‘Tobacco control policies teach us how to improve the nation’s diet’

16 March 2015

Poor diet is the number one risk factor for disease in the UK that could be improved with some lifestyle changes. At this year’s Oxford London Lecture, Professor Susan Jebb of Oxford University, who has over 25 years of experience in nutrition research, spells out a range of measures that could encourage more people to eat a healthy diet and reduce levels of obesity. She argues that the health benefits gained through tobacco control policies and treatments offered to smokers have shown what can be achieved if we offer effective treatments to individuals and gain the public and political will to make societal changes. She suggests a similar approach to overhaul food policy could include the introduction of taxes on sugar-sweetened drinks, new limits on the promotion of unhealthy food, and a wider range of NHS treatments available to people who are obese.

This year’s Oxford London Lecture is called ‘Knowledge, nudge and nanny: opportunities to improve the nation’s health’. Delivering it, Professor Jebb comments that, to date, food policy has tended to rely mainly on educational programmes that put the responsibility on the individual for their food choices while doing little to improve a food system that makes less healthy choices the default for many people. She argues for more support for individuals as well as changes in places where food is available – in shops, food outlets and the workplace – to make healthy eating a practical reality across the nation and cut the rates of diet-related disease.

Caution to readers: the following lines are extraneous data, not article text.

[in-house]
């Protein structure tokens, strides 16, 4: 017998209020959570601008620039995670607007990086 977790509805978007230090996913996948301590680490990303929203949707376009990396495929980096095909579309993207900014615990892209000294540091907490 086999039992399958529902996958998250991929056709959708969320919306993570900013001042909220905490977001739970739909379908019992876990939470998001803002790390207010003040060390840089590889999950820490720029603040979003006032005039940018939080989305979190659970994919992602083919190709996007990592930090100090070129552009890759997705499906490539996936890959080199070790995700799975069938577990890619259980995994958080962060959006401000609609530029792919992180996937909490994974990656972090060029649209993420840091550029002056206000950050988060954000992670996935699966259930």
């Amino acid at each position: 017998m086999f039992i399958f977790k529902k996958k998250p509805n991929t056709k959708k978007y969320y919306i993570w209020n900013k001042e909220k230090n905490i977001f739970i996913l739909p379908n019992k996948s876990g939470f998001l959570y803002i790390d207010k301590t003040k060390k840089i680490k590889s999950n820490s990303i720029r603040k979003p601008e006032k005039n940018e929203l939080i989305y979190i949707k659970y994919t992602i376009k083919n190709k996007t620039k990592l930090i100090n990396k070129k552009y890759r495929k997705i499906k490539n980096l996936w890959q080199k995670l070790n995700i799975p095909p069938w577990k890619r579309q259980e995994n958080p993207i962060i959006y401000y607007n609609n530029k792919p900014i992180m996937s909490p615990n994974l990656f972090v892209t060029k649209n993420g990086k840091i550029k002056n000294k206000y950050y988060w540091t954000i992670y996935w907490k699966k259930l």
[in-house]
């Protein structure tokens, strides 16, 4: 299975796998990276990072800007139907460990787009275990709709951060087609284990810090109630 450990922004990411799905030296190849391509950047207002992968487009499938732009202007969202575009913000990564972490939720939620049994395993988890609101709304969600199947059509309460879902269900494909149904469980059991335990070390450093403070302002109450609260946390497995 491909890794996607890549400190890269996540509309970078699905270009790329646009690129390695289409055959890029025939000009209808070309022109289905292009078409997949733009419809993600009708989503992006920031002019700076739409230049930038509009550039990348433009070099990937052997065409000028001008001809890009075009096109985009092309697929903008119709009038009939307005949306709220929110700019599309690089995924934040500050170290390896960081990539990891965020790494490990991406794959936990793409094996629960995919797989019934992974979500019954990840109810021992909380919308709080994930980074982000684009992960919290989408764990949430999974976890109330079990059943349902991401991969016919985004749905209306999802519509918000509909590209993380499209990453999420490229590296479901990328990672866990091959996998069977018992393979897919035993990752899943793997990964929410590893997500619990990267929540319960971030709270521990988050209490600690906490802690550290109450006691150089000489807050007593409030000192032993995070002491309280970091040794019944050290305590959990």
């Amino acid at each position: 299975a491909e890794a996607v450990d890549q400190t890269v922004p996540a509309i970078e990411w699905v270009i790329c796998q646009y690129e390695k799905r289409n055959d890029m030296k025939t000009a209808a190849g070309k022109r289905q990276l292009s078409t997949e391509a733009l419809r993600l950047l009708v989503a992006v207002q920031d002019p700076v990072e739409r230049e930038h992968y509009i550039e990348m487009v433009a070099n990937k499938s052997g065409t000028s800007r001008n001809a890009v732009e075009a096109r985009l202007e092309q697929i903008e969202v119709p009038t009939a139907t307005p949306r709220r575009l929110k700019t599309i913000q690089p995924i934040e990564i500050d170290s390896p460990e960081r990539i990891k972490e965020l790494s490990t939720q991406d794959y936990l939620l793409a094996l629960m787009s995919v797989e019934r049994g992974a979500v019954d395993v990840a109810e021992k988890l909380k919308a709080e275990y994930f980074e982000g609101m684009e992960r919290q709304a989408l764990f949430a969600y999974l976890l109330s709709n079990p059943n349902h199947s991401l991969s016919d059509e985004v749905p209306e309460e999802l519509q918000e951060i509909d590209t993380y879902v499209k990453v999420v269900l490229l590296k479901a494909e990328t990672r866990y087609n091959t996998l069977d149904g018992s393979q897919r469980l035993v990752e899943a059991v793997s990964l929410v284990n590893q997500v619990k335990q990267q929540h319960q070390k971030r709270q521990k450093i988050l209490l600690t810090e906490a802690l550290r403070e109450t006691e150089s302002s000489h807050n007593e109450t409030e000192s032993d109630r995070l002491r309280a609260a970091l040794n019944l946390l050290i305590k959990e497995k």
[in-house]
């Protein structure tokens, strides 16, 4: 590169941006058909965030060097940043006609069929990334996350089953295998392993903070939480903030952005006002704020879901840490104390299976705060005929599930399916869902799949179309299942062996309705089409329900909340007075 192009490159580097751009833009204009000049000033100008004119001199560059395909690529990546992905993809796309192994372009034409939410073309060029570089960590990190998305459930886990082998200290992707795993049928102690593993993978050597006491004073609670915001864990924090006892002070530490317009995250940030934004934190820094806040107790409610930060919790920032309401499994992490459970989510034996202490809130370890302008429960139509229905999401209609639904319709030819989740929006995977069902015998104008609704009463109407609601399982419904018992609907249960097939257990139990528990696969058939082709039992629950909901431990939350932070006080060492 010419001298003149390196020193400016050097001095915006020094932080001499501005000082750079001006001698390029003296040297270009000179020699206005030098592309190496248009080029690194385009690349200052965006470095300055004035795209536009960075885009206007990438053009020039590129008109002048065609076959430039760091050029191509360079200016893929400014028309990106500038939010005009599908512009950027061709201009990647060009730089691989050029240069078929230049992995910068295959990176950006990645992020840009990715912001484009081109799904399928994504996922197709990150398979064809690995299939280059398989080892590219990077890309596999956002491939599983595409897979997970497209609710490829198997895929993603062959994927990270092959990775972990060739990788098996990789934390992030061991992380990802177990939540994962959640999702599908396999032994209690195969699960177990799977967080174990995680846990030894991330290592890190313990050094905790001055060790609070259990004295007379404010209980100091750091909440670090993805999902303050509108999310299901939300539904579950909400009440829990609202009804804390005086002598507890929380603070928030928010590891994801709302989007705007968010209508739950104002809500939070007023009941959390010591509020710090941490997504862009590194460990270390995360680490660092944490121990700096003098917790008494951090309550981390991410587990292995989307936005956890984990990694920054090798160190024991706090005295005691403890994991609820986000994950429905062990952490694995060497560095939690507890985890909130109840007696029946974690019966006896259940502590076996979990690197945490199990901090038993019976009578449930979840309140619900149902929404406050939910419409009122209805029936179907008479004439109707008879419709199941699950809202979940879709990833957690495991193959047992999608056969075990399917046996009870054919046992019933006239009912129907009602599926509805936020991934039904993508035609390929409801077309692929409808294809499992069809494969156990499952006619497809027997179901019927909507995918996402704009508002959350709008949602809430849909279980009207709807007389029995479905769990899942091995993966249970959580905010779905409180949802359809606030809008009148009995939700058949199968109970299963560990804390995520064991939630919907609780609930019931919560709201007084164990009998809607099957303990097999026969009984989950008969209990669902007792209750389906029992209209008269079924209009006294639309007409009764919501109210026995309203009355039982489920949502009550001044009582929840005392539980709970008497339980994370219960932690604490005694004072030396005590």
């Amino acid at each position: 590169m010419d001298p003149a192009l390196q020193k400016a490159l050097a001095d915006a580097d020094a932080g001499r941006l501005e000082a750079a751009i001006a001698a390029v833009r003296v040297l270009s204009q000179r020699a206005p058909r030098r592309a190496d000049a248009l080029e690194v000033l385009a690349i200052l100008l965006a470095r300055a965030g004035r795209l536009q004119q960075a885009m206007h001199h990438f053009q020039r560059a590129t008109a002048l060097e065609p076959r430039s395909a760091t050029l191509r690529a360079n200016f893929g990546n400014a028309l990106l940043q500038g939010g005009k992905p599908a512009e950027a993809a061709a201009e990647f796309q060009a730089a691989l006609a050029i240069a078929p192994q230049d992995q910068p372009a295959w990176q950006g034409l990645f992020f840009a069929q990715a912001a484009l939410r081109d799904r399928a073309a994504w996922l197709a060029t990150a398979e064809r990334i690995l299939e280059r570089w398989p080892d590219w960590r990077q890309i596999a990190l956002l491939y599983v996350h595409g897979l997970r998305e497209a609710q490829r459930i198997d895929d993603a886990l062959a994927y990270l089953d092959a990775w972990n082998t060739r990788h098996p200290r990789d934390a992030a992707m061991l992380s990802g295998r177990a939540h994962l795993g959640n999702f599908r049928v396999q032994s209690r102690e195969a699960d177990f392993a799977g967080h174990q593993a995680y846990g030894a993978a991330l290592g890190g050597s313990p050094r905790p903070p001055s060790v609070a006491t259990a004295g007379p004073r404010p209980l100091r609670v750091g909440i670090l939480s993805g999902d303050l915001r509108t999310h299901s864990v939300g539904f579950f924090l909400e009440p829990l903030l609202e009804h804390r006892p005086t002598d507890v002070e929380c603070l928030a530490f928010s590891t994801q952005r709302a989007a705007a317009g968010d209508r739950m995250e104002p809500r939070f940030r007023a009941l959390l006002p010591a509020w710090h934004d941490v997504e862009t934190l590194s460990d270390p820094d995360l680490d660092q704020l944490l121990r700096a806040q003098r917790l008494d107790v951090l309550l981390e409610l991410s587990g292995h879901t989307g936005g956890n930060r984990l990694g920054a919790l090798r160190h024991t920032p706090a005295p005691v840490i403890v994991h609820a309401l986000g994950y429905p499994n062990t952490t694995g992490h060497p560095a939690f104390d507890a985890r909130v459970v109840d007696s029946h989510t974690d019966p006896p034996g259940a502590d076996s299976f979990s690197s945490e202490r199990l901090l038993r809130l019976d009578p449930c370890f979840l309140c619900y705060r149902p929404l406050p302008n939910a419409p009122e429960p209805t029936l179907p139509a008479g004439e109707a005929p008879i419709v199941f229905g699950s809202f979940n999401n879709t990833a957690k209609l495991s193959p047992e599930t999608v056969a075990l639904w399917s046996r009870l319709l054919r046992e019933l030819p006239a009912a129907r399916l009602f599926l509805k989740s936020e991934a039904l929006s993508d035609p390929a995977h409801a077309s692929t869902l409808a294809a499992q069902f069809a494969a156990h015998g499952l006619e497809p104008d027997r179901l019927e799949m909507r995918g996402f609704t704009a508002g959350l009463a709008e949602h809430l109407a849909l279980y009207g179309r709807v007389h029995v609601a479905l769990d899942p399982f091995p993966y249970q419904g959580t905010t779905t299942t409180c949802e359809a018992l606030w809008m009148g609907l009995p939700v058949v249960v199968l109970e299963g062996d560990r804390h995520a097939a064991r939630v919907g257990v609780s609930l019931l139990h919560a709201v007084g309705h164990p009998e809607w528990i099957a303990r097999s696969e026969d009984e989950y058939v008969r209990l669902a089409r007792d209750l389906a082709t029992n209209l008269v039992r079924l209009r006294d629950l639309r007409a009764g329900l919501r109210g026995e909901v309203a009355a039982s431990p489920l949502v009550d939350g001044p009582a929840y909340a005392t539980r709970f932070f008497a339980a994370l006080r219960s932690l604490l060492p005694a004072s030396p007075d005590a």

As Professor of Diet and Population Health in the Nuffield Department of Primary Care Health Sciences at Oxford University, she tells the audience: ‘My research is focused on identifying and testing strategies to enable people to manage their diet in the circumstances in which they find themselves today, where food is abundant, palatable, convenient and cheap. But more generally, we need a fundamental shift to the prevention of ill-health through policies that make it easier for individuals to adopt a healthier diet without healthy eating feeling like taking up an extreme sport.’

She points out that ‘a portfolio of actions’ have persuaded many people to stop smoking–from educational campaigns, restrictions on tobacco advertising, and tobacco taxes to treatments provided in doctors’ surgeries for those wanting to give up. She points out that this approach provides important lessons about the need for treatment services.